A Good Quote from Hazony

Hazony discusses the double standard that reviles nationalist behavior by some countries and accepts it in others:

The Americans are reviled, and their behavior deplored, for exercising independent judgment in the pursuit of their interests as a nation, whereas no such scandal is attached to China or Iran exercising independent judgment and pursuing their own interests. Again, it is the national independence of a ‘European’ people that should have reached moral maturity and should know better that is driving the anger and hatred (216).

When a little kid announces, “Mommy, I’ve gone potty!” it’s cute and greeted with delighted applause. But if an adult does it, we find it disgusting. The liberal mentality, Hazony says, treats first-world countries like adults who should be too mature to engage in something as disgusting as acting in their own national interest. But when countries considered inferior do it, that’s OK because nobody holds them to the same high standard.

What’s really curious here is not the double standard, which is something we’ve all noticed many times. It’s the horrified repulsion of anything that smacks of defending national interest. People are trained to feel this repulsion because it brings enormous profits. To somebody else. They are schooled to cheer the dismantling of the nation-state that will make them poorer. But it’s OK because in return they get a sense of moral superiority.

What Hazony’s book misses is developing his ideas a bit further and taking them into the terrain of profits and gains. But he’s clearly not a Marxist, so for him it’s all ideas, Kant, morality, etc. I always find such an analysis insufficient but I fully recognize that other folks might see my obsession with the capital as boring and pedestrian.

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Book Notes: The Virtue of Nationalism, Part II

What is the liberal empire that is proposed as an alternative to nationalism like? Here is my favorite quote from Hazony’s book:

Dogmatic and utopian, it assumes that the final truths concerning mankind’s fate have long since been discovered, and that all that remains is a way to impose them. . . As the opponents of liberalism have been vanquished one by one, and universal liberal empire has seemed to come within reach, dogmatic imperialism [became] the dominant voice within the liberal camp – a voice that has rapidly taken on the worst features of the medieval Catholic empire upon which it is unwittingly modeled, including a doctrine of infallibility, as well as a taste for the Inquisition (46).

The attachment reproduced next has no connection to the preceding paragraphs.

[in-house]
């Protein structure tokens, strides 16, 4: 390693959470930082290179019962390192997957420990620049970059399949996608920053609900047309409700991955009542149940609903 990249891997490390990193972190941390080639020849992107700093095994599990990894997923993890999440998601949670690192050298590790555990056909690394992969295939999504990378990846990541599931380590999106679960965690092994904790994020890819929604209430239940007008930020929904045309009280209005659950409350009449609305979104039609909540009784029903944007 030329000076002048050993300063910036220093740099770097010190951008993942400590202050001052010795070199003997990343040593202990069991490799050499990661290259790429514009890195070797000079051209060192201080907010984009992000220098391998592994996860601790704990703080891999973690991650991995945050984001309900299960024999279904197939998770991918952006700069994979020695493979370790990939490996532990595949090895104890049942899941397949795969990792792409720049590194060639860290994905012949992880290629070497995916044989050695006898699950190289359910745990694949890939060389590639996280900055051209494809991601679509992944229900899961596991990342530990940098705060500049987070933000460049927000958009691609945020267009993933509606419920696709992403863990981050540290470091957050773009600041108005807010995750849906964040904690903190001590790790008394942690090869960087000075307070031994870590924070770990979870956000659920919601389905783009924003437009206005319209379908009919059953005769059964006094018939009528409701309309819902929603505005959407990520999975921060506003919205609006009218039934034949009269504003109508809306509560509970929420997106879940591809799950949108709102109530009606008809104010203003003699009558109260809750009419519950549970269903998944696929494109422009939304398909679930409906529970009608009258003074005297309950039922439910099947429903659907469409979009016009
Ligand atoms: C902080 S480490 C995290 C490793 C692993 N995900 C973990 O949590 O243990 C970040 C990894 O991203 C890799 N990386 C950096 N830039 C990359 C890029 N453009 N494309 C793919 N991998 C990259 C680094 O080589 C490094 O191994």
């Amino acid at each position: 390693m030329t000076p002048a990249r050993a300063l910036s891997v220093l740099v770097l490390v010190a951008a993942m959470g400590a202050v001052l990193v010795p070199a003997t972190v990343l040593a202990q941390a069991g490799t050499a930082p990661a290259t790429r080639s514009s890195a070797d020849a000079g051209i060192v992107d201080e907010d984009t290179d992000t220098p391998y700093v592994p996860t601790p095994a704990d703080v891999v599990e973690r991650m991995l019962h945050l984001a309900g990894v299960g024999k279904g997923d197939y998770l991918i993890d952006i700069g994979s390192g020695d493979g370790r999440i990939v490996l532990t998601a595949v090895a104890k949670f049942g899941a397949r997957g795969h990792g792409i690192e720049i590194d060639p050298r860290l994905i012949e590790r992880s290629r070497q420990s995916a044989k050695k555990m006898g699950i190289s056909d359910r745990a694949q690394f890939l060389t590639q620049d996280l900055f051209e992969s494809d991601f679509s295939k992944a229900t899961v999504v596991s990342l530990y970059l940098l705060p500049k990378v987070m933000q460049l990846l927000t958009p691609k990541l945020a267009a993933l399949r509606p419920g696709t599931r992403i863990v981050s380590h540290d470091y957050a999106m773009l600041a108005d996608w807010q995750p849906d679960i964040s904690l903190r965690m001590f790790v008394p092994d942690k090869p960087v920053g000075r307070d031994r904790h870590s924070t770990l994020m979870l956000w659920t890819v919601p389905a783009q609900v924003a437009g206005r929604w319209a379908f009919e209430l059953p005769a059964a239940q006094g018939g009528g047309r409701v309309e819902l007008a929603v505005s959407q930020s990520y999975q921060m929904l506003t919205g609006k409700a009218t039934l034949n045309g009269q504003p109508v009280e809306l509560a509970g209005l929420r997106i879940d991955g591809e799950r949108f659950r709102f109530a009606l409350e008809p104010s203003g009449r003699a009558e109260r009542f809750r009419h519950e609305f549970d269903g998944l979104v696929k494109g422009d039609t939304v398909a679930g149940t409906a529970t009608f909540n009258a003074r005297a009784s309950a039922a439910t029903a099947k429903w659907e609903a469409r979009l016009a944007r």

You can see from the style of writing why I liked this book in spite of disagreeing with a large chunk of the argument. Hazony tries to find roots of the modern nation-state in the Hebrew Bible, which I find kind of embarrassing in its sheer ludicrousness but this part I just quoted is spot-on and very powerful. I never thought about globalism this way but it makes a lot of sense to me. I hate authors who tell me what I already know because I feel like they are stealing my time. And I feared Hazony would be like that. But from the start, I discovered that the book was giving me new insights.

More to come later.

P.S. Isn’t it great to have me read all the hottest new books on nationalism and give reviews? This is a response to those who think that Humanities profs don’t contribute to the public good outside of teaching. This is also an argument against those who want to silence academics like me.

Book Notes: Yoram Hazony’s The Virtue of Nationalism, Part I

The greatest contribution of this book to the discussion of nationalism is that Hazony doesn’t refer to the alternative to nationalism with the vague terminology of globalism, transnationalism, or post-nation state. Instead, he uses the term “liberal imperialism,” which I haven’t encountered before but find productive and insightful.

There are many things I didn’t like about the book, such as, for instance, the obsessive and utterly unjustified attempts to link the rise of modern nationalism to the Protestant tradition. Nationalism is the child of the Enlightenment, and some of the greatest enlightened thinkers were French. It is no accident that the first grand success of nationalism was Napoleon’s mobilization of soldiers. And Napoleon’s greatest defeats happened when his used nationalism to advance imperialist goals and was rebuffed by nascent nationalisms in Spain, Russia, etc.

In any case, looking at nationalism as an alternative to imperialism (currently, of Germany in the EU, the US everywhere else, and, I’d add, Russia in Eastern Europe) is very productive and I don’t know that it’s been done by anybody else before.